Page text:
He noted, but said he would not name, “some companies,” which are moving aggressively to make the transition. But others, he said “continue to fight to hold on to whatever the market share is, which is going to diminish.”


Oil and gas companies already have pipelines that could be used in an energy transition, Kerry said, citing the potential to transport hydrogen.

“There are huge opportunities here,” he said. “Oil and gas has incredible infrastructure, incredible capacity to move energy from one place to another. What if that happened for hydrogen?”

Gas utilities in multiple states are carrying out pilots on producing green hydrogen — which is produced with renewable electricity, unlike the natural gas-derived kind that’s already abundant — and blending it into natural gas streams. Trade groups have said they see the energy source as part of their future and that the federal government should expand research and commercialization activities for green hydrogen.

But gas interests need to accelerate their efforts, said Kerry. “The fossil fuel industry could do a lot more to transition into being a full-fledged energy company that’s embracing these new technologies.”

Chevron Corp. CEO Mike Wirth, though, pointed out that California already built hydrogen filling stations in the early 2000s, only to see them go unused.

“As an industry, we can’t give the market what it doesn’t want,” he said.

Kerry’s comments also raise questions about the cost of green hydrogen, which is more expensive than standard natural gas.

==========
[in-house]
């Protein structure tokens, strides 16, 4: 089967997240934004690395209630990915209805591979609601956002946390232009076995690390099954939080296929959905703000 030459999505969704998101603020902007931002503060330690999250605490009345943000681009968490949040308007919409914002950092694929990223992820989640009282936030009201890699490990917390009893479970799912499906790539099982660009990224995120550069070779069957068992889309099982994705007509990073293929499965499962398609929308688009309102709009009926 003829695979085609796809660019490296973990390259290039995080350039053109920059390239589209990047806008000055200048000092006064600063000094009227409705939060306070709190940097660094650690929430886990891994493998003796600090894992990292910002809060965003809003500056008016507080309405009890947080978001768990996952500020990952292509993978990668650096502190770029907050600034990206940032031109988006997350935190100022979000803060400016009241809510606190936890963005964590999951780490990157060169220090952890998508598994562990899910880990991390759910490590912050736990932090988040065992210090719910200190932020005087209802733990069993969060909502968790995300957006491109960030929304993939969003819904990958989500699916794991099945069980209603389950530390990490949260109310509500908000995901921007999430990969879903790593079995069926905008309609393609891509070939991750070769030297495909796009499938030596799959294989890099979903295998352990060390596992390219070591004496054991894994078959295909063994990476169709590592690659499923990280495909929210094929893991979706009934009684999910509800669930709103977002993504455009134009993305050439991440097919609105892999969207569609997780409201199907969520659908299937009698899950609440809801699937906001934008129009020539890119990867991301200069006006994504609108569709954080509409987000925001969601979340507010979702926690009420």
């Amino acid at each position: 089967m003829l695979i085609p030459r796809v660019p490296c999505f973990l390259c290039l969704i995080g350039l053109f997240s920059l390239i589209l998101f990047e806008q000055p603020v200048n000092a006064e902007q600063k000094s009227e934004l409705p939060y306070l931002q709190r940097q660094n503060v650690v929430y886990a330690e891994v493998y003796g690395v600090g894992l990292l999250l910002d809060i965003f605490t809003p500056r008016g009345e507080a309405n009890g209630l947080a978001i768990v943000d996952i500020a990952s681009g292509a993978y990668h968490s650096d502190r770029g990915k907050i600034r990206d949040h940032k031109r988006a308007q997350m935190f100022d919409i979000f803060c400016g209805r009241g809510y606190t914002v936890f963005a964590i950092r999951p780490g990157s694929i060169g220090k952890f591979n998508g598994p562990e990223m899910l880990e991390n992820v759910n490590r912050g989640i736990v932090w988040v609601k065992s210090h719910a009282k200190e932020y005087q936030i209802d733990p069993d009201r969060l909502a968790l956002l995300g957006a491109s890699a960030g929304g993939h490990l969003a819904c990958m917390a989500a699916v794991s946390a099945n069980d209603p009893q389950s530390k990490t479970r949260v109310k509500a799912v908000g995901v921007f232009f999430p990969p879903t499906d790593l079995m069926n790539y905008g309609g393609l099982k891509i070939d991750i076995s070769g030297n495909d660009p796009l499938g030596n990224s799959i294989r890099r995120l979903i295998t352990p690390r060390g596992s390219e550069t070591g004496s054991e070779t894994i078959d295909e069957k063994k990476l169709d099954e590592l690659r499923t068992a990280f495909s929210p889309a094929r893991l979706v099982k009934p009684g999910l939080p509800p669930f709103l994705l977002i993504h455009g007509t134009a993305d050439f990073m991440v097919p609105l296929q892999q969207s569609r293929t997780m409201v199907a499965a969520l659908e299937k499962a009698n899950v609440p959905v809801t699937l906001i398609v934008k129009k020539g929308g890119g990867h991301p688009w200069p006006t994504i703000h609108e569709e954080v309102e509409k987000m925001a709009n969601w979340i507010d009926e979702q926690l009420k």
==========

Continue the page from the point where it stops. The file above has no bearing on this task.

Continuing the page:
U.S. utilities are currently testing a low-concentration blend of hydrogen into their gas systems, and researchers say it remains unclear how expensive it would be for hydrogen to become a widely used fuel — or if it would require hard-to-execute retrofits on the appliances being used by customers.

Not every pro-hydrogen policy is likely to find universal support among environmentalists, either. When hydrogen is consumed in a fuel-cell system, like the kind that powers cars and trucks, it gives off no emissions.

But some groups have pointed out that if green hydrogen is combusted directly, it can emit nitrogen oxides, depending on the equipment used in that combustion process.

More broadly, Exxon Mobil Corp. CEO Darren Woods said at CERAWeek that the developing world will need reliable — and cheap — fuel to produce electricity as people move into the middle class.